LinkedIn, the holy grail of recruiting, has just made some enemies among the talent acquisition community. As it inches closer and closer to monopoly status, recruiter complaints regarding the use of extensions and allowance of messages has reached an all-time high. Spend ten minutes on the Internet and you’ll know exactly what I’m talking about.
Let’s suppose for a moment that recruiters have reached their limit. The rising prices and increasing restrictions are about to send them packing, but the options remain limited. After all, what social media site could possibly measure up to LinkedIn in terms of recruiting capability?
So what is a recruiter to do? In an industry that is so reliant on one particular site, how is a recruiter to respond?
I’m afraid you won’t like my answer.
Now that LinkedIn is flying down the toilet, it might be time to explore your options for the future. According to Ninh Tran, Pete Radloff, and Steven Jiang of Sourcecon, this might require the piecing together of various websites’ information. They mention the following as a jumping-off point:
While no one of these can offer the same information that LinkedIn offers, a combination of these can provide enough information to do the job if LinkedIn hits the fan. Not ideal, but neither is LinkedIn these days.
If you didn’t like my last idea, you’ll hate this one.
If you have nightmares about the downfall of LinkedIn, I can assure you that you’ve been relying too heavily on social media to do your bidding. Recruiting is a social industry; it requires relationship building, communication, and * gasp* picking up the phone! Rather than sending hundreds of unsolicited messages via LinkedIn, perhaps you should have been recruiting via the phone to begin with. LinkedIn is a tool, not the recruiter itself.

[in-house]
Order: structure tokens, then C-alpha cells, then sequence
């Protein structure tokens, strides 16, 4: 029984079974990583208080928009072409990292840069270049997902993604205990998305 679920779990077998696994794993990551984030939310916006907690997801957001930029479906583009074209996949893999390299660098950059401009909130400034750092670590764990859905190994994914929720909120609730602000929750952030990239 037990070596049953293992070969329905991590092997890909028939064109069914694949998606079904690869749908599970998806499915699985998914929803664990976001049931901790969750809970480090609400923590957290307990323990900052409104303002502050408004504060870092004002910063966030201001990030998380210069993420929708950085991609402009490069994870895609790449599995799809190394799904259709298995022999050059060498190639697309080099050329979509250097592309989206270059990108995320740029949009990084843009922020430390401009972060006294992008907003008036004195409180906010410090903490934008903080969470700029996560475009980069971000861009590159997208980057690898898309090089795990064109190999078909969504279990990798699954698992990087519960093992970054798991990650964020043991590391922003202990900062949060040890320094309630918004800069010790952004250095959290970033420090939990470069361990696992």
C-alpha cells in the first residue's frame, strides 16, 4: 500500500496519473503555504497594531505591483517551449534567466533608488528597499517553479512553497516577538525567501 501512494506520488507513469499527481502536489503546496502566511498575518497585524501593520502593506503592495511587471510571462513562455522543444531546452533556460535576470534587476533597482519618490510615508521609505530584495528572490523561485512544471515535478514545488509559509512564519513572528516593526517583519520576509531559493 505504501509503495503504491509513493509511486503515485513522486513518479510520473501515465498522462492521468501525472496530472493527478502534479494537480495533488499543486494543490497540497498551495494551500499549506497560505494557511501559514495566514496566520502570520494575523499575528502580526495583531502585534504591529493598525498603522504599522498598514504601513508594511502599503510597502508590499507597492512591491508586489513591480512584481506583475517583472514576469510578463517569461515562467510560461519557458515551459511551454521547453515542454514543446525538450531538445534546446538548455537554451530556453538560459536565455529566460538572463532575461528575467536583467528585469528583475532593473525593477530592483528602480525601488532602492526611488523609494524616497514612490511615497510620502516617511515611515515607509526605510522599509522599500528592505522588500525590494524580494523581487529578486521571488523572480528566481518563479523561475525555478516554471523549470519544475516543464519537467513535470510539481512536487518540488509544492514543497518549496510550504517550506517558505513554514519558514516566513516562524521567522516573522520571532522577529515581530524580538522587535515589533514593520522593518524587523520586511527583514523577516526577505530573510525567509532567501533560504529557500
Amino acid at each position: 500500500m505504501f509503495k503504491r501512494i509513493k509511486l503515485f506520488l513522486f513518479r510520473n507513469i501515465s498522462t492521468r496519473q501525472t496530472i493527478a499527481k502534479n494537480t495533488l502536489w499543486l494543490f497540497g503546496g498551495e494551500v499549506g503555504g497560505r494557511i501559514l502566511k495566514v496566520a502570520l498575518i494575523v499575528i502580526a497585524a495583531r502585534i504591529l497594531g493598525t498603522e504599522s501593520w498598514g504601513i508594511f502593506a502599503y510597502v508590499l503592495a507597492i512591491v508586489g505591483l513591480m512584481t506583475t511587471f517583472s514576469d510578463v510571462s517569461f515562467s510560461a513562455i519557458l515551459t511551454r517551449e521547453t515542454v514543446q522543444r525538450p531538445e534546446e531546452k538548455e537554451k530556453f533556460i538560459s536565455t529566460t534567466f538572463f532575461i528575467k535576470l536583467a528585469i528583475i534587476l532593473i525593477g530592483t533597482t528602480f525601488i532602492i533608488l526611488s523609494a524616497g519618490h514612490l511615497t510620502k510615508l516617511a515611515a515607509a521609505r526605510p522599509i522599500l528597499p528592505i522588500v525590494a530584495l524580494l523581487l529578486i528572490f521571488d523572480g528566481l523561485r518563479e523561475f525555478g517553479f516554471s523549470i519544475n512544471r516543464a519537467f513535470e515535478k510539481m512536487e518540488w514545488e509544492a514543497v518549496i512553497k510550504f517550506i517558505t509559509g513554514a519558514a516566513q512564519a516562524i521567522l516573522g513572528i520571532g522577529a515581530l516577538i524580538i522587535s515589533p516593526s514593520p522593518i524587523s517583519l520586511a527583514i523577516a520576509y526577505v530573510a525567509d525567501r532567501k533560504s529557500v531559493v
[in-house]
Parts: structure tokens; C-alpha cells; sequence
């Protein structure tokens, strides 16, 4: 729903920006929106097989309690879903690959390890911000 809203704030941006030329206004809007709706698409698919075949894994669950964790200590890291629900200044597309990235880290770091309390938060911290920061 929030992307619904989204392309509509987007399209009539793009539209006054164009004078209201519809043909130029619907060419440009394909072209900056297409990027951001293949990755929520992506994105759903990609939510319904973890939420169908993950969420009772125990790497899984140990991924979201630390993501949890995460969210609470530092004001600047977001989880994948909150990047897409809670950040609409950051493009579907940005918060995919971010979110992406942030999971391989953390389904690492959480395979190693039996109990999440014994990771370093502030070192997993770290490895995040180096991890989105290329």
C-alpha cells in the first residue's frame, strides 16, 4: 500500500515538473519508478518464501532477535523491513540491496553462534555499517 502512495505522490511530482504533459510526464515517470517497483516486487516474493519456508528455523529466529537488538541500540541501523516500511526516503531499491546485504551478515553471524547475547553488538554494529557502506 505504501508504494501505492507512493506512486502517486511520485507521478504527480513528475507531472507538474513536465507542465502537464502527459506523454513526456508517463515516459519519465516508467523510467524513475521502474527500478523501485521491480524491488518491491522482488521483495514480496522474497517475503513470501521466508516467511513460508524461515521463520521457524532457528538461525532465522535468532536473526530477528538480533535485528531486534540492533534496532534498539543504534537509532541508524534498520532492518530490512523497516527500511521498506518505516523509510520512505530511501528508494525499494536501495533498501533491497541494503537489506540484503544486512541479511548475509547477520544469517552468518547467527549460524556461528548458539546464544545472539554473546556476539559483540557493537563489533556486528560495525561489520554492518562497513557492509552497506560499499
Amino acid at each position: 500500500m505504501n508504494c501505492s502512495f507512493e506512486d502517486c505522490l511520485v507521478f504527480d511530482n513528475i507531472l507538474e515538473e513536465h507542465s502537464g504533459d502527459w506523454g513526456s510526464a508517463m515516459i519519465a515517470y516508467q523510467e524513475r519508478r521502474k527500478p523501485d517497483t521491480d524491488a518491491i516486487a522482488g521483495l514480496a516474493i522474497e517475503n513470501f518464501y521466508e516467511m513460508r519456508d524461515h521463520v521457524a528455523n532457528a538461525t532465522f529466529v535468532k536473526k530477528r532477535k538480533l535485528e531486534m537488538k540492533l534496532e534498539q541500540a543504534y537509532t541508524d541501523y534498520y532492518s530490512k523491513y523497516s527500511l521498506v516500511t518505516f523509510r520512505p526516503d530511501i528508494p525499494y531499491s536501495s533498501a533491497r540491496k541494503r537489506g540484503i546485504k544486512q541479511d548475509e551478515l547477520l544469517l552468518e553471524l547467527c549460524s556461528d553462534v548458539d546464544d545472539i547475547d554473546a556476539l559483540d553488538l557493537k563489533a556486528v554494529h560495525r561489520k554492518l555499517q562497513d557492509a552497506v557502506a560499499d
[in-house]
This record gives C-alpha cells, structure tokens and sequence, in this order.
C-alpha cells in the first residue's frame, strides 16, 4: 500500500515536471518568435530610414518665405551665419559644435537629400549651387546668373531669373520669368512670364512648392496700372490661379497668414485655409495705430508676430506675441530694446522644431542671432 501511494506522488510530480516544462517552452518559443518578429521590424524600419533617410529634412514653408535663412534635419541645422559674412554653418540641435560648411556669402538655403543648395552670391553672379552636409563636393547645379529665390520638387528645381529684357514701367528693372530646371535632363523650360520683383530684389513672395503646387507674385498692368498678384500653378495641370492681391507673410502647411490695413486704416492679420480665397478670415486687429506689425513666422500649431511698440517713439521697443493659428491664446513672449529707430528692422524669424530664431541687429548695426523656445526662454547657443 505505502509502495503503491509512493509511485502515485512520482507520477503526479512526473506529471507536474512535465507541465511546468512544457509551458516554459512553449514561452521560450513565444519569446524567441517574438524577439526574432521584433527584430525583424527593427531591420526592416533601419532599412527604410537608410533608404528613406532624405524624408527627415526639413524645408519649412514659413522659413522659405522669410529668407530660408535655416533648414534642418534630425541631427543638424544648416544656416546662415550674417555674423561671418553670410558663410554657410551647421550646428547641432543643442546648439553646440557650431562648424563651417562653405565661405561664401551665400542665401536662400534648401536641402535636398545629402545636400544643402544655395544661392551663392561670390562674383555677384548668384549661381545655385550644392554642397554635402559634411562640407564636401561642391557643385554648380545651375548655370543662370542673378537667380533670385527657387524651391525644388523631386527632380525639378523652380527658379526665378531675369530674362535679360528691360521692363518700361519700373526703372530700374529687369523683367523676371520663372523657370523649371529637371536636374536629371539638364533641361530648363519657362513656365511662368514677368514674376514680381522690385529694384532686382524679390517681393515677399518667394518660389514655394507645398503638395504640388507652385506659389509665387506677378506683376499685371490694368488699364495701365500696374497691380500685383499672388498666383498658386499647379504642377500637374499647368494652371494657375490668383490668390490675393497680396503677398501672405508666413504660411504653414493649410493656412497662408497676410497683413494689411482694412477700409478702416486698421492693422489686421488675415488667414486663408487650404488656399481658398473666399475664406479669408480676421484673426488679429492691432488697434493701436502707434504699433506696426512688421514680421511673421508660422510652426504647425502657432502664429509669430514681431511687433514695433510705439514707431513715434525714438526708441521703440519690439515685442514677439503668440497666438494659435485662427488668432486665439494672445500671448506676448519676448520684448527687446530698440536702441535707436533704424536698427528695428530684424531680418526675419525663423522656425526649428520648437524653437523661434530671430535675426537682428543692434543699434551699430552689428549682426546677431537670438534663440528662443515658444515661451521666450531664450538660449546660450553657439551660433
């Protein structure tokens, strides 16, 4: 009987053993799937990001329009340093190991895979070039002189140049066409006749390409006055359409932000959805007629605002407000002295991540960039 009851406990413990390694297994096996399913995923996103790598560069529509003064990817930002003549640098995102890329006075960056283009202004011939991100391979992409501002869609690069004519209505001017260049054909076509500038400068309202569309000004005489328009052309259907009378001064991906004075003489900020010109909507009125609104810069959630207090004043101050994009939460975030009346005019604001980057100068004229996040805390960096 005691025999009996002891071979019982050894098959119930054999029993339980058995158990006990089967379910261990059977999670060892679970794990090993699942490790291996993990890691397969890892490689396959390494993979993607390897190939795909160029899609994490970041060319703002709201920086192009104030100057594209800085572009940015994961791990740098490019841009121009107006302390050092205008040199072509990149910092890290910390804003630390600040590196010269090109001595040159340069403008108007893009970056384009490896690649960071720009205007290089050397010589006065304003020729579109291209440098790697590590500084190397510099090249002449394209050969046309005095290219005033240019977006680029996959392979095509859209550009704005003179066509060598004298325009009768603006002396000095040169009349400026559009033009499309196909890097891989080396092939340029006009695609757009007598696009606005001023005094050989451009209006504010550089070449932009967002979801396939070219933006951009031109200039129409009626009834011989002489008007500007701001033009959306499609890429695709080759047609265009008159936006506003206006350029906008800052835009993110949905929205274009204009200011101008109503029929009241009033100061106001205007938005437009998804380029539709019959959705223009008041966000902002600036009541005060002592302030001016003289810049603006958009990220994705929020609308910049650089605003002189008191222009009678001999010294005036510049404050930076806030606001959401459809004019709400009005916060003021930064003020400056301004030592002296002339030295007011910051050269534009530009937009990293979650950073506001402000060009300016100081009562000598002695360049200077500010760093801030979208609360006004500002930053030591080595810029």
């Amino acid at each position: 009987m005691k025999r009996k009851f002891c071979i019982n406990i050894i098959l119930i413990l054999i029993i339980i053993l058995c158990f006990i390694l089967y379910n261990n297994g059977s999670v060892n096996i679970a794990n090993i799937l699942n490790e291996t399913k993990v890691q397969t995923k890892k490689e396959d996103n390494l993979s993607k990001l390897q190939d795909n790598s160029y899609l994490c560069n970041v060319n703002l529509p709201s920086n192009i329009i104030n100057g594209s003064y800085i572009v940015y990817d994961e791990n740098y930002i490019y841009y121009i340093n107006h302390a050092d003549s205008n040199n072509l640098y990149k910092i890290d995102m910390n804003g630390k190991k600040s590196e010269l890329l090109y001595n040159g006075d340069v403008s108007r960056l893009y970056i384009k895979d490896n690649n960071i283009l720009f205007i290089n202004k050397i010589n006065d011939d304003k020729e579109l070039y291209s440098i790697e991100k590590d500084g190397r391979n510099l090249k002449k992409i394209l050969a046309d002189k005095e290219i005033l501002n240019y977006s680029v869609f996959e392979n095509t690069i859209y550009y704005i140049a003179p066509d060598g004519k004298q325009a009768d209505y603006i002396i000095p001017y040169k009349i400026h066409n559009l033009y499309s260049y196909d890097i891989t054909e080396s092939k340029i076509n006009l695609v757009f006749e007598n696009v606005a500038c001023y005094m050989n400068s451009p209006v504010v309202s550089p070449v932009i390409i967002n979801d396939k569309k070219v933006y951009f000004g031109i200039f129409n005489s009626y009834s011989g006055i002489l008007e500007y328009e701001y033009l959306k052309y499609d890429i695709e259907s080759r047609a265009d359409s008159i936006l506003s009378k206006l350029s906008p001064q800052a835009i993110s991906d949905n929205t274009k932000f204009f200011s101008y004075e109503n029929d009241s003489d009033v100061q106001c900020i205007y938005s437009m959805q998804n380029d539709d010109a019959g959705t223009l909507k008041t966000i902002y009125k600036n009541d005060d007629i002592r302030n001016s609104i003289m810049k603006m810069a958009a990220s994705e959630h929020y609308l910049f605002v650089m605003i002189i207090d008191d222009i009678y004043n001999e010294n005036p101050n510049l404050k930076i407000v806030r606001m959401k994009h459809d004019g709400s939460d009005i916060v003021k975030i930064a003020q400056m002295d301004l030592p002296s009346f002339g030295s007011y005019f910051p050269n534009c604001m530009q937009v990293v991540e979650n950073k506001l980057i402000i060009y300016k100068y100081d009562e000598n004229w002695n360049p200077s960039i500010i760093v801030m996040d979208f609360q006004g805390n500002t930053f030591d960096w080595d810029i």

Furthermore, I’ll let you in on a little secret: not everybody uses LinkedIn to begin with. Of the people that do, not everybody updates their profile consistently. If you’ve been counting on LinkedIn to do the work for you, you’ve been missing out on a large portion of the candidate pool. With the changes that have taken place since the Microsoft buy-out, this portion of the candidate pool will only grow.
When your strategies depend on phone calls, lunch meetings, and asking about the kids, the problems with LinkedIn suddenly seem much less daunting. Sure, the occasional LinkedIn search can take some work off my plate. But I don’t depend on it. When all this Microsoft-buying-out-LinkedIn stuff hit the fan, I was irritated. But I wasn’t devastated.
I told you that you wouldn’t like my answer.